Exploit kit miscreants rush to plug gap in cyber-crime marketplace
Sundown's getting updates, possibly from Yugoslavian crooks
While RIG and Neutrino have been the primary protagonists in the void left by Angler and Nuclear, Sundown is also vying for an increased share in the exploit kit marketplace.
Security researchers at Zscaler ThreatLabZ reckon the miscreants behind Sundown have accelerated the evolution of what started out as a fairly rudimentary exploit kit since the beginning of 2016.
The crooks behind Sundown used stolen code from the rival RIG exploit kit for a short time before subsequently knitting together their own code, security researchers at cloud security firm Zscaler ThreatLabZ report.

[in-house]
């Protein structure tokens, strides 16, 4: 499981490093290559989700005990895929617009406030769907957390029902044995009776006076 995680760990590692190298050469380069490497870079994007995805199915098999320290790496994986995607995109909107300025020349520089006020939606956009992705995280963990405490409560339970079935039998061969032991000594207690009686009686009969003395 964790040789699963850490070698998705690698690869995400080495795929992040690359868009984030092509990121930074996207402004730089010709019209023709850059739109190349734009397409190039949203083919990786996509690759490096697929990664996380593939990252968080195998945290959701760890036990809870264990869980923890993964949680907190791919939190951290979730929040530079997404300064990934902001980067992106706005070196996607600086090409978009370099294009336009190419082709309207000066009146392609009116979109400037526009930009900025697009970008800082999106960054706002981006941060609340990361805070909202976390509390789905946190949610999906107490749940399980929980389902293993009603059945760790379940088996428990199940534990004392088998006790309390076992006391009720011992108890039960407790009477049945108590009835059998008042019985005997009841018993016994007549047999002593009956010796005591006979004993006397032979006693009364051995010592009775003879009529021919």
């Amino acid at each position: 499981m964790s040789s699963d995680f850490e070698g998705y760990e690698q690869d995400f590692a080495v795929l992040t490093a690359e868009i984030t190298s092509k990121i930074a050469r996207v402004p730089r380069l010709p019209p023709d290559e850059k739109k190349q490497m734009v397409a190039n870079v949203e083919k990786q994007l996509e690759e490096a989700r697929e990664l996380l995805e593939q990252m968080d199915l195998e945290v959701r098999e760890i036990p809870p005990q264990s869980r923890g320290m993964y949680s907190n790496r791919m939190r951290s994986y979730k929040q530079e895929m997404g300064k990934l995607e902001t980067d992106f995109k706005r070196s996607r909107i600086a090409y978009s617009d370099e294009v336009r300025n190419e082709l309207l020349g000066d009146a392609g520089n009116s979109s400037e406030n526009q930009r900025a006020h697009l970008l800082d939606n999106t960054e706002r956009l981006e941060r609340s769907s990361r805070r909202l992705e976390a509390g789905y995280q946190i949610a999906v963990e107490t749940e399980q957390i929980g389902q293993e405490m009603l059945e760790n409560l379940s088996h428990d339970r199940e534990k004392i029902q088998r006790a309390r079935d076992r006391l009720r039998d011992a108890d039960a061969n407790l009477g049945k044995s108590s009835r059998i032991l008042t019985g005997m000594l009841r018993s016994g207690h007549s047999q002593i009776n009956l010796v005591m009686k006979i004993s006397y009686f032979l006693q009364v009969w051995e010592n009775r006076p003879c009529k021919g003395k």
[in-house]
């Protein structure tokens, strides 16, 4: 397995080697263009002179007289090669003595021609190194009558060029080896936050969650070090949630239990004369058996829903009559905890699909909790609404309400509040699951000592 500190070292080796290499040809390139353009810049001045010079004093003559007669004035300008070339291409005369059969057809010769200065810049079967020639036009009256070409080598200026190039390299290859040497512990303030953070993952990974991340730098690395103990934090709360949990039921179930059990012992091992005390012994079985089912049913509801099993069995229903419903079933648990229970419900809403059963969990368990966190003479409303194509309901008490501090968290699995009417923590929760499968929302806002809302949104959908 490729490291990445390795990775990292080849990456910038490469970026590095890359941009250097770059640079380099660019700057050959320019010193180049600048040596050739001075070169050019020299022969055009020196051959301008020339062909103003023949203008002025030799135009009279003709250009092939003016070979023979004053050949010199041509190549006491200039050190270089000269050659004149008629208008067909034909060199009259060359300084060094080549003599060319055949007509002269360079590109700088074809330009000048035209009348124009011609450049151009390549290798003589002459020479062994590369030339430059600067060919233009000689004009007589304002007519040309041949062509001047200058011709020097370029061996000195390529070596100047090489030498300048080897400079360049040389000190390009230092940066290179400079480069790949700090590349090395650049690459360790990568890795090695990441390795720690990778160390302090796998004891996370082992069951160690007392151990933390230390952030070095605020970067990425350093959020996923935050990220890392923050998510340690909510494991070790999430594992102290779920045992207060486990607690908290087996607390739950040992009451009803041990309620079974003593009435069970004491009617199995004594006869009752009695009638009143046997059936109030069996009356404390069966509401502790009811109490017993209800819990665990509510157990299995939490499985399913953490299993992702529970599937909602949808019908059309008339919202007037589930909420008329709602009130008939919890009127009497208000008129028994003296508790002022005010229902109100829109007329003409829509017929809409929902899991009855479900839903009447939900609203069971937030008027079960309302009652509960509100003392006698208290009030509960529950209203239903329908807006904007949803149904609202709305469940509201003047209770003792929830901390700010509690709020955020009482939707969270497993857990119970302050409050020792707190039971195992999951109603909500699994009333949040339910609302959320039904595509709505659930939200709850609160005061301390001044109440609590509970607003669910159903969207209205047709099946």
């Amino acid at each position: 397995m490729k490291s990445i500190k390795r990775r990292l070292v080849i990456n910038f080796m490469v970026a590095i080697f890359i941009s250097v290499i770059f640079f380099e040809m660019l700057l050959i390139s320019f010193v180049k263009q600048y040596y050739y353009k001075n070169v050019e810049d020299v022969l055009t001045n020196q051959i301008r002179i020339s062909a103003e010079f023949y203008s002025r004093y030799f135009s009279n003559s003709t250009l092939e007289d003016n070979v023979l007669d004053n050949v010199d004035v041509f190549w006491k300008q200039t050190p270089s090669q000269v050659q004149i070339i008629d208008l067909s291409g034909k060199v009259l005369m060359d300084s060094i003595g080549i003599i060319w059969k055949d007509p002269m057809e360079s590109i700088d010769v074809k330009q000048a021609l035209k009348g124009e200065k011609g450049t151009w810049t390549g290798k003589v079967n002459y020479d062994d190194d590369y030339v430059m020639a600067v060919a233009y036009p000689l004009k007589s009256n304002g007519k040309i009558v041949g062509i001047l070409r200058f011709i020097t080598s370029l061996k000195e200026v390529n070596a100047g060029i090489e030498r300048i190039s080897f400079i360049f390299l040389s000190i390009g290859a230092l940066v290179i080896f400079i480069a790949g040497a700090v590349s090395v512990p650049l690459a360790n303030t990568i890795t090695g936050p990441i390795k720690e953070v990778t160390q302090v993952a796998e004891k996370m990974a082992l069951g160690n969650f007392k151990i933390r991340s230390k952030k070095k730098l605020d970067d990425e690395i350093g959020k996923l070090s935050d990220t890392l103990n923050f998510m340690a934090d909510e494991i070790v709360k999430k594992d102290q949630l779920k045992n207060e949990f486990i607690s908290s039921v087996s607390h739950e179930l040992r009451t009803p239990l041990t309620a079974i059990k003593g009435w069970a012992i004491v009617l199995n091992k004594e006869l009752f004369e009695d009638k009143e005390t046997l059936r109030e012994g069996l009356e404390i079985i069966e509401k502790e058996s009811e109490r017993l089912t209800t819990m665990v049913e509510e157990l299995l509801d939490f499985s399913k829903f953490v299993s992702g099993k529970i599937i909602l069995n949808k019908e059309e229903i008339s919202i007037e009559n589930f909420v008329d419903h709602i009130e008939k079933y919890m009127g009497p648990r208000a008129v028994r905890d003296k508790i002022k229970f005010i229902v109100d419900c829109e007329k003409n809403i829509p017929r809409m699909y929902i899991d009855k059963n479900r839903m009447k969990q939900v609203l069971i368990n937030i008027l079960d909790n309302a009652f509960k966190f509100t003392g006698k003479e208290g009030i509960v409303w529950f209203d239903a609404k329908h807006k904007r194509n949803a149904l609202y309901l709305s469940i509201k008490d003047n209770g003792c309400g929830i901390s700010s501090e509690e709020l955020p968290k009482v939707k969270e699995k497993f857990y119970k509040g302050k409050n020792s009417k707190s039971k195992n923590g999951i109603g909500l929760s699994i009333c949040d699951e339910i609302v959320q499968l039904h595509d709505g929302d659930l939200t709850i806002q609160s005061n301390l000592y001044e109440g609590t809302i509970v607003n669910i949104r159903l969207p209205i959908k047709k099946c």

Elements of the latest version of the cybercrime toolkit include an image referencing the self-styled Yugoslavian Business Network – likely a reference to the infamous Russian Business Network cybercrime group.
Zscaler ThreatLabZ researchers commented: “This Russian Business Network inspired group may or may not be responsible for Sundown, but there does appear to be a German language group offering coding services on forums under the YBN moniker, with many commenters voicing their pleasure with the services.”
Since the disappearance of the two top exploit kits, Angler and Nuclear, other kits will be fighting for market share,” Zscaler ThreatLabZ concludes. “Sundown remains technically less sophisticated than others, but … Sundown's authors will surely keep making rapid updates to their code.”
Exploit kits in general are used to booby-trap websites in order to sling malware at visiting surfers through drive-by-download attacks. The tactic relies on exploiting security holes in typically Windows PCs, browser vulnerabilities and (increasingly) Flash flaws. ®